Teratology is the study of abnormalities of physiological development. It is often thought of as the study of human congenital abnormalities, but it is broader than that, taking into account other non-birth developmental stages, including puberty; and other organisms, including plants. The related term developmental toxicity includes all manifestations of abnormal development that are caused by environmental insult. These may include growth retardation, delayed mental development or other congenital disorders without any structural malformations.
The term was borrowed in 1842 from French tératologie, where it was formed in 1830 from the Greek teras (word stem - terat-), meaning "sign sent by the gods, portent, marvel, monster", and -ologie -ology, used to designate a discourse, treaty, science, theory, or study of some topic.
As early as the 17th century, teratology referred to a discourse on prodigies and marvels of anything so extraordinary as to seem abnormal. In the 19th century it acquired a meaning more closely related to biological deformities, mostly in the field of botany. Currently, its most instrumental meaning is that of the medical study of teratogenesis, congenital malformations or individuals with significant malformations. Historically, people have used many pejorative terms to describe/label cases of significant physical malformations. In the 1960s David W. Smith of the University of Washington Medical School (one of the researchers who became known in 1973 for the discovery of fetal alcohol syndrome), popularized the term teratology. With the growth of understanding of the origins of birth defects, the field of teratology as of 2015 overlaps with other fields of science, including developmental biology, embryology, and genetics. Until the 1940s teratologists regarded birth defects as primarily hereditary. In 1941 the first well-documented cases of environmental agents being the cause of severe birth defects were reported.[by whom?]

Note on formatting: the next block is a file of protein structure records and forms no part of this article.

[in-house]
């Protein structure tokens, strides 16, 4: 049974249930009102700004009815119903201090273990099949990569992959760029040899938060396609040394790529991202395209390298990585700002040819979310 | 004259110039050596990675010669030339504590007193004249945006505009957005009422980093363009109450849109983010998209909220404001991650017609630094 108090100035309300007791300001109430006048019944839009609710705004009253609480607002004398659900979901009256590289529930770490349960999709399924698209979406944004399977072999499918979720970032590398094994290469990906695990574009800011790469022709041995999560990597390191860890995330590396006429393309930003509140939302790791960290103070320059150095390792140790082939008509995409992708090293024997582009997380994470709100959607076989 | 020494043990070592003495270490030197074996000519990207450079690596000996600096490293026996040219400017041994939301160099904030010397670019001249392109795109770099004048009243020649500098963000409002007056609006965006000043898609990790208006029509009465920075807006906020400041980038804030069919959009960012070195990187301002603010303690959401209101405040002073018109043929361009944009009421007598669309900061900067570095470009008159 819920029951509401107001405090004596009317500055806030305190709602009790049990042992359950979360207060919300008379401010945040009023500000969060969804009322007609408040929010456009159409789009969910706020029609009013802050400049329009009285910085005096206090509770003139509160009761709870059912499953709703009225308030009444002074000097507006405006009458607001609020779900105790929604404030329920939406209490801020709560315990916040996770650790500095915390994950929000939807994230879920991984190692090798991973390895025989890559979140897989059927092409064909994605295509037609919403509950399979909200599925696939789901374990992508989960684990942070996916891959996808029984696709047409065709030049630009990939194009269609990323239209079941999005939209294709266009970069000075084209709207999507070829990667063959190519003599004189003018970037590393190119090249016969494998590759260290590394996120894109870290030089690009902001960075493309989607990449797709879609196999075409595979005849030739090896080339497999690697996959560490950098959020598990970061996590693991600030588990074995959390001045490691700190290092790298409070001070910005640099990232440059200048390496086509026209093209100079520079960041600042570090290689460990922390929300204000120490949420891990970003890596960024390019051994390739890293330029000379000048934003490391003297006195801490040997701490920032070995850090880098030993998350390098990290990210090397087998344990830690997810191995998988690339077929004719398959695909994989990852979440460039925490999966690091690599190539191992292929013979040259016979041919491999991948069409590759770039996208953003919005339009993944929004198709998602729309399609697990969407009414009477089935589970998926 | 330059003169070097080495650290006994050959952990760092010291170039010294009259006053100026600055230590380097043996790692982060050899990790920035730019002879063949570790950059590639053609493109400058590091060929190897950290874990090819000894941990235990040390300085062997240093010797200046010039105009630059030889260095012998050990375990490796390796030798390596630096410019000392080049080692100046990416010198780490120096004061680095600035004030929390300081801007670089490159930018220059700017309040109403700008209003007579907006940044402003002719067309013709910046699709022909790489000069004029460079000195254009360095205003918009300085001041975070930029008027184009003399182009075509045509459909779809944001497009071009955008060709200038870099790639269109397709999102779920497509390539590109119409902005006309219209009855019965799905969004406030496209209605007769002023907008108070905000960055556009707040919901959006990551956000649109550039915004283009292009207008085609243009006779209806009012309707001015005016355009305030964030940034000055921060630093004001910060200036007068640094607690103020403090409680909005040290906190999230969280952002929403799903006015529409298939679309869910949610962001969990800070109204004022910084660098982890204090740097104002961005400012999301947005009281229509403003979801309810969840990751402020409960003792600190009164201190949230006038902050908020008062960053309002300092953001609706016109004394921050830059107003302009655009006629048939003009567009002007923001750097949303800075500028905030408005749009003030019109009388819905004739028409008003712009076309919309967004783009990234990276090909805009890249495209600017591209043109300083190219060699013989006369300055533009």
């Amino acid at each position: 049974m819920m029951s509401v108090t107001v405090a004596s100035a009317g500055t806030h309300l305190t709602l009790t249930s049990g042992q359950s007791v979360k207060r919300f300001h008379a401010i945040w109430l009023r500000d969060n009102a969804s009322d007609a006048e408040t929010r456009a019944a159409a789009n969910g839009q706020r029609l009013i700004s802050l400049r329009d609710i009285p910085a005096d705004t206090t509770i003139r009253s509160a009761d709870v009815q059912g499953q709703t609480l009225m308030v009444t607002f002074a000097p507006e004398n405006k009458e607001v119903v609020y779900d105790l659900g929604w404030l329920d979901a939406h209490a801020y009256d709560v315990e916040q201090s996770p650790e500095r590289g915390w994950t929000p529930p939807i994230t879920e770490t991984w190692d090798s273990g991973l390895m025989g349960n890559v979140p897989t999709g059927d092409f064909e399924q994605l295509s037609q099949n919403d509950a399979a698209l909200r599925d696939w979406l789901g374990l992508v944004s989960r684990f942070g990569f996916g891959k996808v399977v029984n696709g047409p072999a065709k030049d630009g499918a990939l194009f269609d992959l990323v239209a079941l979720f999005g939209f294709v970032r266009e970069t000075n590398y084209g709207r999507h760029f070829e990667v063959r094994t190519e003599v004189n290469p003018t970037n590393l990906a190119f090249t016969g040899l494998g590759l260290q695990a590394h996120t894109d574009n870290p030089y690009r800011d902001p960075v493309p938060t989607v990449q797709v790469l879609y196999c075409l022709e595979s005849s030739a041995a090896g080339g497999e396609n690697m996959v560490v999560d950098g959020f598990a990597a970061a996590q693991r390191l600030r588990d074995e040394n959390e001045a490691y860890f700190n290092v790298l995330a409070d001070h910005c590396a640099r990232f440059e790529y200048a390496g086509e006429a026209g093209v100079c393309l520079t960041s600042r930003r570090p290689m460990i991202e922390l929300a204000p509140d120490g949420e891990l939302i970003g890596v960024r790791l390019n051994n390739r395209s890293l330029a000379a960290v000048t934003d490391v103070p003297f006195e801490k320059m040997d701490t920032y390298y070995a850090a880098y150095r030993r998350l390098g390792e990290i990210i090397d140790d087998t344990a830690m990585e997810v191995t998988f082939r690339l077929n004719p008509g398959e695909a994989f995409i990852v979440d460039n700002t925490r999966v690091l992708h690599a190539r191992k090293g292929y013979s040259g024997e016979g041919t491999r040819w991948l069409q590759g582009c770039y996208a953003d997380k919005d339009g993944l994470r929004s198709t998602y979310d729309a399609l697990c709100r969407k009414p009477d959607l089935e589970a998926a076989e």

Along with this new awareness of the in utero vulnerability of the developing mammalian embryo came the development and refinement of The Six Principles of Teratology which are still applied today. These principles of teratology were put forth by Jim Wilson in 1959 and in his monograph Environment and Birth Defects. These principles guide the study and understanding of teratogenic agents and their effects on developing organisms:
Studies designed to test the teratogenic potential of environmental agents use animal model systems (e.g., rat, mouse, rabbit, dog, and monkey). Early teratologists exposed pregnant animals to environmental agents and observed the fetuses for gross visceral and skeletal abnormalities. While this is still part of the teratological evaluation procedures today, the field of Teratology is moving to a more molecular level, seeking the mechanism(s) of action by which these agents act. Genetically modified mice are commonly used for this purpose. In addition, pregnancy registries are large, prospective studies that monitor exposures women receive during their pregnancies and record the outcome of their births. These studies provide information about possible risks of medications or other exposures in human pregnancies.